Jim Geraghty of National Review and Greg Corombos of Radio America are glad to see Jill Stein’s quixotic recount journey get shut down in Michigan and headed towards an anticlimactic finish in Wisconsin.  They slam the media for only now realizing that many of the new jobs created in the Obama years are low-wage, part time openings that aren’t a long-term solution for families.  And they unload on CNN for suggesting that racism was behind the fierce Republican opposition to President Obama’s agenda.

It’s Official: Trump Wins Michigan

 

red-statejpg-68578555fcca6182They’ve been counting ballots in the Wolverine State ever since election day and finally have a certified number:

In the closest race for president in Michigan’s history, Republican Donald Trump is hanging on to a 10,704 vote win over Democrat Hillary Clinton.

The Michigan Secretary of State posted results Wednesday that were submitted by the state’s 83 county clerks on Tuesday after the votes were reviewed and certified by each county.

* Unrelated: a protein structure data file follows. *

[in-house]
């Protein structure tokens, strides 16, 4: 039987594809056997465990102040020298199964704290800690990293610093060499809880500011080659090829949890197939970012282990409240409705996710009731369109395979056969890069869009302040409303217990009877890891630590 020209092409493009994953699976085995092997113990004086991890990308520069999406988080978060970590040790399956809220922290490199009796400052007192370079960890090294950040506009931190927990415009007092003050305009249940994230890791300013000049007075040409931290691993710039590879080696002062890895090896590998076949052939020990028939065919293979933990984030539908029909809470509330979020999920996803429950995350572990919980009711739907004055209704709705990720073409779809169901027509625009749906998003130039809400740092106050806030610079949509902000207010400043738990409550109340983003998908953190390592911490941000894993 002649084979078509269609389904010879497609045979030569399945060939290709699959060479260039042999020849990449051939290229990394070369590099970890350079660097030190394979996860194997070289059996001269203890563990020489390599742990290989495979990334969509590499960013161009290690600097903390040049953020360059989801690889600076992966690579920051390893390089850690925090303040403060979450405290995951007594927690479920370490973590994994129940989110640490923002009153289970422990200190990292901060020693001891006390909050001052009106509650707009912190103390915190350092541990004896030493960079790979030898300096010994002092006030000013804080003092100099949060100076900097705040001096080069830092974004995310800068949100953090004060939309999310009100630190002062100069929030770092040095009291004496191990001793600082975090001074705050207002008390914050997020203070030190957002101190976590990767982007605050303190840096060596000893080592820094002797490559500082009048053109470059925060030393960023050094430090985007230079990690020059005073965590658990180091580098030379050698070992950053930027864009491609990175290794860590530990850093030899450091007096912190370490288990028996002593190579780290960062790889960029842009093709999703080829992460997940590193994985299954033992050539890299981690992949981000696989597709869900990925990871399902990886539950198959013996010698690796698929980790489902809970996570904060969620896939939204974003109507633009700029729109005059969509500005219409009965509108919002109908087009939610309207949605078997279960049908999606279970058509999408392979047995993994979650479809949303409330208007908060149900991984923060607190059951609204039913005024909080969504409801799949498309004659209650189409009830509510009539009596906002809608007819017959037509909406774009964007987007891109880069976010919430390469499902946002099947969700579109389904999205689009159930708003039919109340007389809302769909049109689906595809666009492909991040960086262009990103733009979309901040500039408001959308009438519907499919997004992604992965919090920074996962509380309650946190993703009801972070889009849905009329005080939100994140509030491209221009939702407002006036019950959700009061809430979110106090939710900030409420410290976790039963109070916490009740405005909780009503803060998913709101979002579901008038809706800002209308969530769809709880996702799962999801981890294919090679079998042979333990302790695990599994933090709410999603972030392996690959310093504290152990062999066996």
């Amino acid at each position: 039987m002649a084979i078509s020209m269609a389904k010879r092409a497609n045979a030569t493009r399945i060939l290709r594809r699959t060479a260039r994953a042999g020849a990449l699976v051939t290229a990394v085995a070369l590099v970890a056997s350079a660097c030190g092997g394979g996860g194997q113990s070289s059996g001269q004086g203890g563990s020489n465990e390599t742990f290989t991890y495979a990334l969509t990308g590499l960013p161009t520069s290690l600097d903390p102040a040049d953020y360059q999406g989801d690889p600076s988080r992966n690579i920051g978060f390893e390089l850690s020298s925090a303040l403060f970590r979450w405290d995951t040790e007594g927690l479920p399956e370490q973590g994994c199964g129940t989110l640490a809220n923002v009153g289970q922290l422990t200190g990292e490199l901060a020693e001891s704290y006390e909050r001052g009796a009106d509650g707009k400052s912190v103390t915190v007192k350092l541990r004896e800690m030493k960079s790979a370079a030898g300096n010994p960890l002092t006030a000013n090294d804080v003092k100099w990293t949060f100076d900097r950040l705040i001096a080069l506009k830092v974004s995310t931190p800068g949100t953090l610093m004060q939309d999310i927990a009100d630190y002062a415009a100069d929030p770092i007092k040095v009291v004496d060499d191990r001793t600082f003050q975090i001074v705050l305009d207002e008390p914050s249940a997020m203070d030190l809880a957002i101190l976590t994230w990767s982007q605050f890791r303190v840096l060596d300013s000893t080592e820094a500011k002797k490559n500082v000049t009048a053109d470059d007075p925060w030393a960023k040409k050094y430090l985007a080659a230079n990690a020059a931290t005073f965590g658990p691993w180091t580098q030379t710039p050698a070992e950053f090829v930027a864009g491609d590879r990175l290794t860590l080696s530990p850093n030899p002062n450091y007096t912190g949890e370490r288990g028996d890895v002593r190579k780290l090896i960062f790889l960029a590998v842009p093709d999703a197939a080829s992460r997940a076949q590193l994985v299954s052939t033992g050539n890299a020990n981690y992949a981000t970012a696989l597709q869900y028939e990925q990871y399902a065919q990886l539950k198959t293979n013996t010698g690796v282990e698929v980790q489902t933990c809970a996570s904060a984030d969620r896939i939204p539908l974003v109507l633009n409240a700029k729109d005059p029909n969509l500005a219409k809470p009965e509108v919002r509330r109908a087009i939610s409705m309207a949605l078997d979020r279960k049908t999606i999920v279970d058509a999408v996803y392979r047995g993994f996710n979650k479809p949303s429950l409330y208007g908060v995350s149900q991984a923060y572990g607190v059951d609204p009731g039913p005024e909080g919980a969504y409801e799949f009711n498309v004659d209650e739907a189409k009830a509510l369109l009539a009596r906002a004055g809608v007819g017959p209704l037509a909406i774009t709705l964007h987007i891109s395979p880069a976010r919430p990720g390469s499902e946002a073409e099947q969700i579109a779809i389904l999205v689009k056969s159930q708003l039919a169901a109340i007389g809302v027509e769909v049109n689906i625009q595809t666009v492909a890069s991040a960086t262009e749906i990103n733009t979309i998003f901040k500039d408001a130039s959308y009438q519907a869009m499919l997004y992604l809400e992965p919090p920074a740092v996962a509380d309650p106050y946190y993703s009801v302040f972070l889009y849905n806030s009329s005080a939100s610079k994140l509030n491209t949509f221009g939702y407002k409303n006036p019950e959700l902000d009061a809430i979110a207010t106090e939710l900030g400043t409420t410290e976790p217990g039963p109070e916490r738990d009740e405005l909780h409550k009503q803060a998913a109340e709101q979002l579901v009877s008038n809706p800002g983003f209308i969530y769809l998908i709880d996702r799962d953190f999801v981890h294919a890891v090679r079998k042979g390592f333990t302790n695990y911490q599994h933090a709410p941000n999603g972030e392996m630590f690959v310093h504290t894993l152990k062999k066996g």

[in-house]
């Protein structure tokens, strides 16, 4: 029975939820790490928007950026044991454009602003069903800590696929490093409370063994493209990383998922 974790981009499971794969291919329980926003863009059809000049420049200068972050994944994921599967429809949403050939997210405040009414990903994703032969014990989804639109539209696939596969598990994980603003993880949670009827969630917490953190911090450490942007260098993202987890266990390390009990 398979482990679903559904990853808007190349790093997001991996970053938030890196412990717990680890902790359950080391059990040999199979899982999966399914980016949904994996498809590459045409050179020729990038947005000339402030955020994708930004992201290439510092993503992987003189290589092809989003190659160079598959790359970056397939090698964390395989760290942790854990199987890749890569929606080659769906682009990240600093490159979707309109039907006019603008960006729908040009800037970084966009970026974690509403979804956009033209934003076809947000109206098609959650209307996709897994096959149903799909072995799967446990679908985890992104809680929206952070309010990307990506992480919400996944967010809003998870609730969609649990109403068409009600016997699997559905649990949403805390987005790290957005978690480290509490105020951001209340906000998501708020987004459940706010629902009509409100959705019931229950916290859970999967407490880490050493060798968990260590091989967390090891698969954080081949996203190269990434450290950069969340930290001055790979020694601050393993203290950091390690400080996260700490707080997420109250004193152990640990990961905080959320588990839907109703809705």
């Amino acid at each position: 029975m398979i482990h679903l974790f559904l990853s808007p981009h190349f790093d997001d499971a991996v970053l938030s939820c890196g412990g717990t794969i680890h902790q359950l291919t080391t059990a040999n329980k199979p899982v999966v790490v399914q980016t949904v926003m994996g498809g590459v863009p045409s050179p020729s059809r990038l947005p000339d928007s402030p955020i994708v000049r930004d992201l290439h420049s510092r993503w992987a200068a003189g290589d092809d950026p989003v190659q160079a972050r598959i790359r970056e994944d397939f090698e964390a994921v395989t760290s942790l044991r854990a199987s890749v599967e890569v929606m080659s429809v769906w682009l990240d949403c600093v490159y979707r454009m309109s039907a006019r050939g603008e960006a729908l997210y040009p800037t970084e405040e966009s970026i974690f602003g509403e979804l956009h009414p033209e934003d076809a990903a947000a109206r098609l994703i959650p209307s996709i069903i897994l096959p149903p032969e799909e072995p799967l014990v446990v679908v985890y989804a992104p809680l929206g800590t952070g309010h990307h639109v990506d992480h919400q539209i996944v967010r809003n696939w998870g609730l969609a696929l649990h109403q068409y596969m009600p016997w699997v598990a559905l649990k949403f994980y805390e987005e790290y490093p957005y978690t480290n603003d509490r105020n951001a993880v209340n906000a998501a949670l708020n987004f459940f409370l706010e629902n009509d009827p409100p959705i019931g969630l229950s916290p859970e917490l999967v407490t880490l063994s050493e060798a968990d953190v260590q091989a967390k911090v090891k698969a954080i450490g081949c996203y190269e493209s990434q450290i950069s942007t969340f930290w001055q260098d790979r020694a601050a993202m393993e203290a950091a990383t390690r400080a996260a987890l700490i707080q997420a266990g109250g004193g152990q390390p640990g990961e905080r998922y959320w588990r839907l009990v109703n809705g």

Trump’s Picks

 

donald-trump-cabinet-list-of-appointmentsEarly last week, Michael Barone published a piece analyzing the election returns in which he focused on the manner in which “the double-negatives” — those who thought highly neither of Donald Trump nor of Hillary Clinton — broke at the very end decisively for the former. Here is the way he put it:

One reason polling may have been misleading, or at least misled many of us in the psephology racket, is that this is the first presidential election since random sample polling began in 1935 in which most voters had negative feelings toward both major party candidates.

Election analysts have had experience dealing with elections in which majorities have positive feelings about both nominees; that has usually been the case in contests which turn out to have been seriously contested. “Double positives,” people with positive feelings about both candidates, will usually split along partisan or perhaps ethnic lines, and ordinarily pretty evenly.